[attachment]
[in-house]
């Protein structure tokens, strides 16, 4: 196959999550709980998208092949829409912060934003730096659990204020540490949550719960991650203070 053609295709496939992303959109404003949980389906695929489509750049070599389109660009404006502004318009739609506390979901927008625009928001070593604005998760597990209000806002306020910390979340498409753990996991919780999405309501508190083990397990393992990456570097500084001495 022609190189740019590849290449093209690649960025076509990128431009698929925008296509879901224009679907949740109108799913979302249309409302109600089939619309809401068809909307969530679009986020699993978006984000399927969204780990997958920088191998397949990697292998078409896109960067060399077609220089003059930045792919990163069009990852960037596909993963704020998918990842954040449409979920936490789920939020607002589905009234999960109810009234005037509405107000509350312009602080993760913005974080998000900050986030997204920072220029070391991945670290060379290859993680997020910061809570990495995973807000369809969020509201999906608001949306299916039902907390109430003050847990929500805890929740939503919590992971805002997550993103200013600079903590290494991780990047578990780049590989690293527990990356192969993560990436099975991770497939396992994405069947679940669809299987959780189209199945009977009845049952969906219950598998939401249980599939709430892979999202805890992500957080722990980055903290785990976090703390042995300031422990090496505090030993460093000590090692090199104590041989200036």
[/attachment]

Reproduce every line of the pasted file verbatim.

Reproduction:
[in-house]
């Protein structure tokens, strides 16, 4: 196959999550709980998208092949829409912060934003730096659990204020540490949550719960991650203070 053609295709496939992303959109404003949980389906695929489509750049070599389109660009404006502004318009739609506390979901927008625009928001070593604005998760597990209000806002306020910390979340498409753990996991919780999405309501508190083990397990393992990456570097500084001495 022609190189740019590849290449093209690649960025076509990128431009698929925008296509879901224009679907949740109108799913979302249309409302109600089939619309809401068809909307969530679009986020699993978006984000399927969204780990997958920088191998397949990697292998078409896109960067060399077609220089003059930045792919990163069009990852960037596909993963704020998918990842954040449409979920936490789920939020607002589905009234999960109810009234005037509405107000509350312009602080993760913005974080998000900050986030997204920072220029070391991945670290060379290859993680997020910061809570990495995973807000369809969020509201999906608001949306299916039902907390109430003050847990929500805890929740939503919590992971805002997550993103200013600079903590290494991780990047578990780049590989690293527990990356192969993560990436099975991770497939396992994405069947679940669809299987959780189209199945009977009845049952969906219950598998939401249980599939709430892979999202805890992500957080722990980055903290785990976090703390042995300031422990090496505090030993460093000590090692090199104590041989200036």